Scand J Work Environ Health 2005;31(5):325-327    pdf

Long workhours are a safety risk—causes and practical legislative implications

by Kecklund G

The health and safety consequences of long workhours have received growing attention during the last 10 years. Two recent reviews (1, 2) show that overtime and extended workdays are associated with cardiovascular disease, self-rated health problems, and fatigue. In addition, results from the third European survey on work conditions shows that long workhours (more than 45 hours of work per week) is associated with insomnia, stress, headache, and various pain symptoms (3).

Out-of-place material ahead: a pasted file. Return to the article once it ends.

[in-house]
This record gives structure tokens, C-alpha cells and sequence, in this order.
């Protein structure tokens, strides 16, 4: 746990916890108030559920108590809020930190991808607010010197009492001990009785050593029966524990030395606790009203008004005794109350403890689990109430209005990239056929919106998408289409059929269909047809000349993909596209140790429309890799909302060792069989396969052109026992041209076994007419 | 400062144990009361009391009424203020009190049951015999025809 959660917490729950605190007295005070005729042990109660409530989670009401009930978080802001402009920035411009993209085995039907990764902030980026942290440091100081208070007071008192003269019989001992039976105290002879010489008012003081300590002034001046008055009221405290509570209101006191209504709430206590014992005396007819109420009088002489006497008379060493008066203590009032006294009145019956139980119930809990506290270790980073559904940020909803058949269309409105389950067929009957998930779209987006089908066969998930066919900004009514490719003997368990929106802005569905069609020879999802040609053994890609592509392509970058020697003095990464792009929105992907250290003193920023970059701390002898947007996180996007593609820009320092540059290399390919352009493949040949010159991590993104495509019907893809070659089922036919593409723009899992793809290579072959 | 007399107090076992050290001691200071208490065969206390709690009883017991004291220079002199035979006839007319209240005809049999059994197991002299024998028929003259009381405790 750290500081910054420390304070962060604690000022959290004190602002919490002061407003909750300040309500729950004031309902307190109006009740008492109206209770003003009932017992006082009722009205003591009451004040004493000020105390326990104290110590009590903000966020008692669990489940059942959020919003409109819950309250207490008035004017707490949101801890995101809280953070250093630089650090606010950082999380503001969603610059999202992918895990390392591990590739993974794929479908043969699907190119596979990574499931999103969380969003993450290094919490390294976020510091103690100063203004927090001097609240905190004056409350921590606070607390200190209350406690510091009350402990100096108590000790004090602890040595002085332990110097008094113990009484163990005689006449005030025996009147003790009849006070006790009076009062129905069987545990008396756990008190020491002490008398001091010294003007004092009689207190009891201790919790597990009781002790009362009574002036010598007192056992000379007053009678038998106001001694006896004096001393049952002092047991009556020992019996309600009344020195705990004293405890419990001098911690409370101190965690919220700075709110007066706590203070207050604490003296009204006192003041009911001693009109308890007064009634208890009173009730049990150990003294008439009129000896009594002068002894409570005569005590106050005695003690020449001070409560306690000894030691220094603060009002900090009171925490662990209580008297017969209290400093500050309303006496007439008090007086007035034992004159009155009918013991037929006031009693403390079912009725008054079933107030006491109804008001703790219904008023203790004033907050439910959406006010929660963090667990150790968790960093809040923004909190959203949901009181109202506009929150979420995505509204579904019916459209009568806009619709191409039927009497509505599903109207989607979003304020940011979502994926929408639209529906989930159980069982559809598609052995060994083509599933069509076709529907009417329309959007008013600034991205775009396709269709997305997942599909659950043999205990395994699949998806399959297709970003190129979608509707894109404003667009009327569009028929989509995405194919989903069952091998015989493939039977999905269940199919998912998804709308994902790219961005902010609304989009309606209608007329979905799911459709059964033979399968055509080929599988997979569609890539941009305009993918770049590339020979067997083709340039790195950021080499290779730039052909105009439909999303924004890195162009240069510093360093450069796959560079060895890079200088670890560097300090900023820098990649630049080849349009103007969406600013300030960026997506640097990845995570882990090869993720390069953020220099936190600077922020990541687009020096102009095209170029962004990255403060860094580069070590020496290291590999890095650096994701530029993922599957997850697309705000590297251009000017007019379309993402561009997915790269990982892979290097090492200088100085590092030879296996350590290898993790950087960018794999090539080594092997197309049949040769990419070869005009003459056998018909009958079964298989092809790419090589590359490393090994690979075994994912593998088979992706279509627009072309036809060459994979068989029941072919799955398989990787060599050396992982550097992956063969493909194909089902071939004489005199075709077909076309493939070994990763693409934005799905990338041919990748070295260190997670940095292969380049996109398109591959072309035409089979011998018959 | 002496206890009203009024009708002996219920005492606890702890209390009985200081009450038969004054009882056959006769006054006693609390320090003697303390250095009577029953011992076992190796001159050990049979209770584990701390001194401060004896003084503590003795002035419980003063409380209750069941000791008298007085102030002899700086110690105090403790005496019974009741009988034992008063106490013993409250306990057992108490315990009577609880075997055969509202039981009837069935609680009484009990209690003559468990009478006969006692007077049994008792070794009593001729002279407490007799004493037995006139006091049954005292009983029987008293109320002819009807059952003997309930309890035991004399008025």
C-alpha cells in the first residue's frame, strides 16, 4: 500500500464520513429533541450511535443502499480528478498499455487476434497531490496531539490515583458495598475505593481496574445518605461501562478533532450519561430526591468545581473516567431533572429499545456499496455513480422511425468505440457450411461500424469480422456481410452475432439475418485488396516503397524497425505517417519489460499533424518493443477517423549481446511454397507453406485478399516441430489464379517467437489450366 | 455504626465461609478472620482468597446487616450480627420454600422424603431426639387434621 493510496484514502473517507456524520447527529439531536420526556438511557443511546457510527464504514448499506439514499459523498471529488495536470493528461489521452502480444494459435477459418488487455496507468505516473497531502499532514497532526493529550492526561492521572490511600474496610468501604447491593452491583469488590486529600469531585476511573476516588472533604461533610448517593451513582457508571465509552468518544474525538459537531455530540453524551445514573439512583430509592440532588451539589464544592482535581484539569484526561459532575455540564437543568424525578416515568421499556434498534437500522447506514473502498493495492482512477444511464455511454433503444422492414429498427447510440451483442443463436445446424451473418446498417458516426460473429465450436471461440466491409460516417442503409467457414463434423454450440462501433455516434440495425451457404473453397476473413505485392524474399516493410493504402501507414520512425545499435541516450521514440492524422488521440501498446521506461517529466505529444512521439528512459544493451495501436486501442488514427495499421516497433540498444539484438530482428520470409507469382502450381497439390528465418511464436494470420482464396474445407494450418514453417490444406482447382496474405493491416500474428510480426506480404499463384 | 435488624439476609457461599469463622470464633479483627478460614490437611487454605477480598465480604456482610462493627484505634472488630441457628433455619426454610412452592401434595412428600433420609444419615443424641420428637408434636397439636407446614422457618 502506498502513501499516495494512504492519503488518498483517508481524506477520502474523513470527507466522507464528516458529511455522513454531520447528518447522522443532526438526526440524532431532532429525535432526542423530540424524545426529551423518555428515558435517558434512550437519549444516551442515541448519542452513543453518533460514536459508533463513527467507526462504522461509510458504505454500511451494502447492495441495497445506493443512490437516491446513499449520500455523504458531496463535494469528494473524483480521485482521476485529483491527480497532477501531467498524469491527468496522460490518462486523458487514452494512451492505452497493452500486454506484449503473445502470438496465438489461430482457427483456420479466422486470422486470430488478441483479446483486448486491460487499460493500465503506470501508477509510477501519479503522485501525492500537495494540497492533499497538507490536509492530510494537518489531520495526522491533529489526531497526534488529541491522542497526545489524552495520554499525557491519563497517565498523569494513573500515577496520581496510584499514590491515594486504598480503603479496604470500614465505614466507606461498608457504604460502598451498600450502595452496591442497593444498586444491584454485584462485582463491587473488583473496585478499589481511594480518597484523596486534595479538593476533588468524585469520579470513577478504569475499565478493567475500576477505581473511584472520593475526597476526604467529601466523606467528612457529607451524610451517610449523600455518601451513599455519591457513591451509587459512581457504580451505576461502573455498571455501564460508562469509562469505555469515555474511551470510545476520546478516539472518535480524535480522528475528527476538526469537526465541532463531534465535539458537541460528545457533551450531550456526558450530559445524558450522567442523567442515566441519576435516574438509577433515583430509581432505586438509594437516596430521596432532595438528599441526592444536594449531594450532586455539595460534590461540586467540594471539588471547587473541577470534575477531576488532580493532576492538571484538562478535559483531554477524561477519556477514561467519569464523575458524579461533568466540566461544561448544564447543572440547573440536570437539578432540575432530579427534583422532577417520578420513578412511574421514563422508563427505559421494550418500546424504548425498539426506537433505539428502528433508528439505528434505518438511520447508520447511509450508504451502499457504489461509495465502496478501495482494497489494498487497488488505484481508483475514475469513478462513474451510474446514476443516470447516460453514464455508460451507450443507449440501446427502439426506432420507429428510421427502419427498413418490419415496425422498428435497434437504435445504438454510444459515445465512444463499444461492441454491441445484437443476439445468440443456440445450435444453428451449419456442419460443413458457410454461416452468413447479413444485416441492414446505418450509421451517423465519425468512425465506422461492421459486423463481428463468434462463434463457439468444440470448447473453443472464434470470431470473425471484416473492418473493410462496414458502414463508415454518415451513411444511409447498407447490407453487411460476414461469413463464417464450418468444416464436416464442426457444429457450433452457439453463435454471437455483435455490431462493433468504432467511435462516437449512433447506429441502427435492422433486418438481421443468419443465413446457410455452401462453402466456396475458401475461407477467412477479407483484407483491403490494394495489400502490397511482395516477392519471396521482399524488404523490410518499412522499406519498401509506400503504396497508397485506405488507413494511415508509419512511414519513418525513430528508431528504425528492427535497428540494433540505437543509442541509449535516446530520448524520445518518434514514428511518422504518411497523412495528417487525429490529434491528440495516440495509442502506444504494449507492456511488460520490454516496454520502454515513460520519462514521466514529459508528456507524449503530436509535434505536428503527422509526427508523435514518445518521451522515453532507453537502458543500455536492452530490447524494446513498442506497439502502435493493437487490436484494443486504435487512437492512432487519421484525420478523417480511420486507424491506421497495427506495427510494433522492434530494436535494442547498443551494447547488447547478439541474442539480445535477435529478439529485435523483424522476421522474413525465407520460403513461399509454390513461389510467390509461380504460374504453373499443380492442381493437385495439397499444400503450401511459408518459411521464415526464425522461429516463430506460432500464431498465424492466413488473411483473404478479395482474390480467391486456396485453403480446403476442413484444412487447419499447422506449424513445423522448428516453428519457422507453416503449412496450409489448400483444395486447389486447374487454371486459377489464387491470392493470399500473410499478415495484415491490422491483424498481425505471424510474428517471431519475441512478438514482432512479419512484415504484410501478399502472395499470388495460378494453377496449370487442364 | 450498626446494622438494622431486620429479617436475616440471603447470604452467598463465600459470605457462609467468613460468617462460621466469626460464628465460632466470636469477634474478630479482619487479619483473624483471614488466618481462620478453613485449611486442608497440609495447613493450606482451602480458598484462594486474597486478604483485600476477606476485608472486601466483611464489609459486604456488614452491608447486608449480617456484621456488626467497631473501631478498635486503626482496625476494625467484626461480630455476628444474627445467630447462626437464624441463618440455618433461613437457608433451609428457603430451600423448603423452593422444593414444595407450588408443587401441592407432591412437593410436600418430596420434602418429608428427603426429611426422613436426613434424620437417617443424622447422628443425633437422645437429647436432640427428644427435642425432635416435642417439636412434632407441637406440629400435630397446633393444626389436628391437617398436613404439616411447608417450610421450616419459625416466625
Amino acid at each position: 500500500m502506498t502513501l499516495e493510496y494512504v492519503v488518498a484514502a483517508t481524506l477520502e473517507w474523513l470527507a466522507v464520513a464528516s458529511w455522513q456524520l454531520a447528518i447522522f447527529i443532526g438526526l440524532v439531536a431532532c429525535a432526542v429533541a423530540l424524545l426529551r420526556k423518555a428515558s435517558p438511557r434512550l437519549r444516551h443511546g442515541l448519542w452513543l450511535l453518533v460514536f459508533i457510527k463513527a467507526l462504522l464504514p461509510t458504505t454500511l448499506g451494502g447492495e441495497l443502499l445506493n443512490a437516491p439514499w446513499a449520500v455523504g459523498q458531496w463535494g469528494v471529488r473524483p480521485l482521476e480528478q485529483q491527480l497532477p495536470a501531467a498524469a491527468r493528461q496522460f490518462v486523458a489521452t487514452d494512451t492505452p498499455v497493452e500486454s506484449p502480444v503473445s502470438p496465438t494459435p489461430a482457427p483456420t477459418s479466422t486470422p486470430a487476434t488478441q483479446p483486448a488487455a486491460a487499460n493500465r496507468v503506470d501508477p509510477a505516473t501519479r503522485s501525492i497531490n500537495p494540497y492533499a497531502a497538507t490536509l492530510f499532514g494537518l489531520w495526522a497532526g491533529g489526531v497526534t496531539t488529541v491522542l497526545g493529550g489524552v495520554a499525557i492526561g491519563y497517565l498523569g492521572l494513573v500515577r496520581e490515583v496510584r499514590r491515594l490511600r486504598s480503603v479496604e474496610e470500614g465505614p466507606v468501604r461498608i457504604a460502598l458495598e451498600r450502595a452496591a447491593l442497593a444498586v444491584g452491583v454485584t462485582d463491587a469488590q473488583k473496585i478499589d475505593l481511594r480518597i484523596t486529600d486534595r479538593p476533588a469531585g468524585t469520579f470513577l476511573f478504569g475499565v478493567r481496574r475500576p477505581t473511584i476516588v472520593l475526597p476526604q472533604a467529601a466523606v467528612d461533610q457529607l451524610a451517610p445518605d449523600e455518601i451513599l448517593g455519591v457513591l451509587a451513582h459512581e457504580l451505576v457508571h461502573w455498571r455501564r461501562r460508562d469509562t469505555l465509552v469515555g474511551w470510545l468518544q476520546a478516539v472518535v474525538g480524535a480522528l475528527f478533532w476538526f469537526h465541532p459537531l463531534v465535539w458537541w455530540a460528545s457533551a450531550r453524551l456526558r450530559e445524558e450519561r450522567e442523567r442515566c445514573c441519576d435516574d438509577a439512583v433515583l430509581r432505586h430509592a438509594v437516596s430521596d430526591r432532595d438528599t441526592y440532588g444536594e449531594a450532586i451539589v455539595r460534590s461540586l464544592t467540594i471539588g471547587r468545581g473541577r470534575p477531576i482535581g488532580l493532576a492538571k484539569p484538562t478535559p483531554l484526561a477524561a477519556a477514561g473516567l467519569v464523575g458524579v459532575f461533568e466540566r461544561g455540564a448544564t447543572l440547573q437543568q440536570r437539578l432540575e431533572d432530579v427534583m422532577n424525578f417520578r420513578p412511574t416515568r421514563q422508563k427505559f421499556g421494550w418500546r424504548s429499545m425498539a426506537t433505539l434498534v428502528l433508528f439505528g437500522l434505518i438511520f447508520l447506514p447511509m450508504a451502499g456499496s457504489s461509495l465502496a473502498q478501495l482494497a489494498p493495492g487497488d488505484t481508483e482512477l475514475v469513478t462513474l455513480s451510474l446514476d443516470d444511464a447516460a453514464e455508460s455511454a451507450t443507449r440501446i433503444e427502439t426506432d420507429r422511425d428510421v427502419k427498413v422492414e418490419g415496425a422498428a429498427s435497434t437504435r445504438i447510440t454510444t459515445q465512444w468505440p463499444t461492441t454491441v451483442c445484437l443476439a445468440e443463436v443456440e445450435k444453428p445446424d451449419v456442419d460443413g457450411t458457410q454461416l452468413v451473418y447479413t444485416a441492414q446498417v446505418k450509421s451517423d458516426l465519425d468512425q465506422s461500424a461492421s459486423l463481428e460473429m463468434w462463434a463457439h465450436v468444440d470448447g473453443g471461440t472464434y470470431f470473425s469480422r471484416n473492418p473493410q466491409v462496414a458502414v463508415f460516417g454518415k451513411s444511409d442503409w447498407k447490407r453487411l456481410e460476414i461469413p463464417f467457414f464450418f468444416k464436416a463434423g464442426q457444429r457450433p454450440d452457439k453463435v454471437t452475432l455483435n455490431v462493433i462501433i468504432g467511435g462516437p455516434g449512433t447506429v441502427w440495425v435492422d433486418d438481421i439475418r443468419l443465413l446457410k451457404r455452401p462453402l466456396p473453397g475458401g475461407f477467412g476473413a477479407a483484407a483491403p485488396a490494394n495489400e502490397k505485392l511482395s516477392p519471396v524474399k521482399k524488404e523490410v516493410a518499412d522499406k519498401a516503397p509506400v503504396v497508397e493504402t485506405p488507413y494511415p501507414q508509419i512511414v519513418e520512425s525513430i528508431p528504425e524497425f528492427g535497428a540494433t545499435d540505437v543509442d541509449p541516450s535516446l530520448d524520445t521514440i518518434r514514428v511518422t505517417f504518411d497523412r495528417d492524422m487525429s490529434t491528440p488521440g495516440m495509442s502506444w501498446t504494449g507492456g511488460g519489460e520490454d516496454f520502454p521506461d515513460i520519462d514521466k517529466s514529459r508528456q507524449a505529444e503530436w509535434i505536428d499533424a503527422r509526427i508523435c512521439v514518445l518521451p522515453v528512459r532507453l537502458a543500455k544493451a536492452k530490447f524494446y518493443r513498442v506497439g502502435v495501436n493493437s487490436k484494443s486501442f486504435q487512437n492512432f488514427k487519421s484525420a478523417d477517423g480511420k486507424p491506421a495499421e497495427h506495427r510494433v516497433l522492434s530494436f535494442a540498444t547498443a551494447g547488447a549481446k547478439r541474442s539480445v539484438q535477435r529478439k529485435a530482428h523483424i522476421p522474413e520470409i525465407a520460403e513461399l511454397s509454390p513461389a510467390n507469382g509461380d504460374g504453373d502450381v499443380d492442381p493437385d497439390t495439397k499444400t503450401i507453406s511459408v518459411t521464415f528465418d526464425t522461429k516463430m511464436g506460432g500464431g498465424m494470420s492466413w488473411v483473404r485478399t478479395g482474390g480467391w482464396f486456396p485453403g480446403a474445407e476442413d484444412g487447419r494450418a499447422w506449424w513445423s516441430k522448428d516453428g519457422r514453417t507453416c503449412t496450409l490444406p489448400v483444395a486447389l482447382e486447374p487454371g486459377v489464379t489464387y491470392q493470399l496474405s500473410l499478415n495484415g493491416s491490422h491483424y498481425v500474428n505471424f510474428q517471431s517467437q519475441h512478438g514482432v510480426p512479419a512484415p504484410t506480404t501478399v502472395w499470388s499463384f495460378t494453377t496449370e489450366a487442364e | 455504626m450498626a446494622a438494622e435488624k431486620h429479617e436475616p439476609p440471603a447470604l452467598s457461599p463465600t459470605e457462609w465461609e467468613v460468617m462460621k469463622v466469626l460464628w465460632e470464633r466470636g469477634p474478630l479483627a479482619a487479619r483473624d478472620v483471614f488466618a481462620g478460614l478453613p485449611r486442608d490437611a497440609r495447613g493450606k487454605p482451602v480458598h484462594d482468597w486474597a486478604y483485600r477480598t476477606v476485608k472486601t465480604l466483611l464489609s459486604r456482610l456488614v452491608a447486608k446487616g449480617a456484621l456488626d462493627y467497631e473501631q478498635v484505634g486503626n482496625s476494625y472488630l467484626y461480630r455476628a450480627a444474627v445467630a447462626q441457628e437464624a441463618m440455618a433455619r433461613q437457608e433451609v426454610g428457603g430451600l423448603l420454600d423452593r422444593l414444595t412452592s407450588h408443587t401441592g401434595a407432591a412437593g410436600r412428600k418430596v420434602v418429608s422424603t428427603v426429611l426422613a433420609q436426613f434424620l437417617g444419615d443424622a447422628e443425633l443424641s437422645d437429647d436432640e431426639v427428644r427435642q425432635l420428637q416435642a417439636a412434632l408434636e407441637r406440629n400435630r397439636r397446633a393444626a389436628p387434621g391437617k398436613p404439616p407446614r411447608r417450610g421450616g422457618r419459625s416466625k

There have been fewer studies investigating accidents and work-related injuries in relation to long workhours. Hänecke et al (4) observed an exponentially increasing accident risk beyond the 9th hour at work. A similar increase was observed when Swedish occupational injuries were analyzed according to hours at work (5). However, a methodological problem with these studies is the difficulty to establish exposure models. It has been virtually impossible to obtain representative data about how long people work and at what times of the day. Thus the link between accident data and workhour exposure may be somewhat uncertain in previous studies. As a consequence, it has not been possible to estimate workhours in relation to accident risks for specific occupations, although accident data can often be obtained on such a level.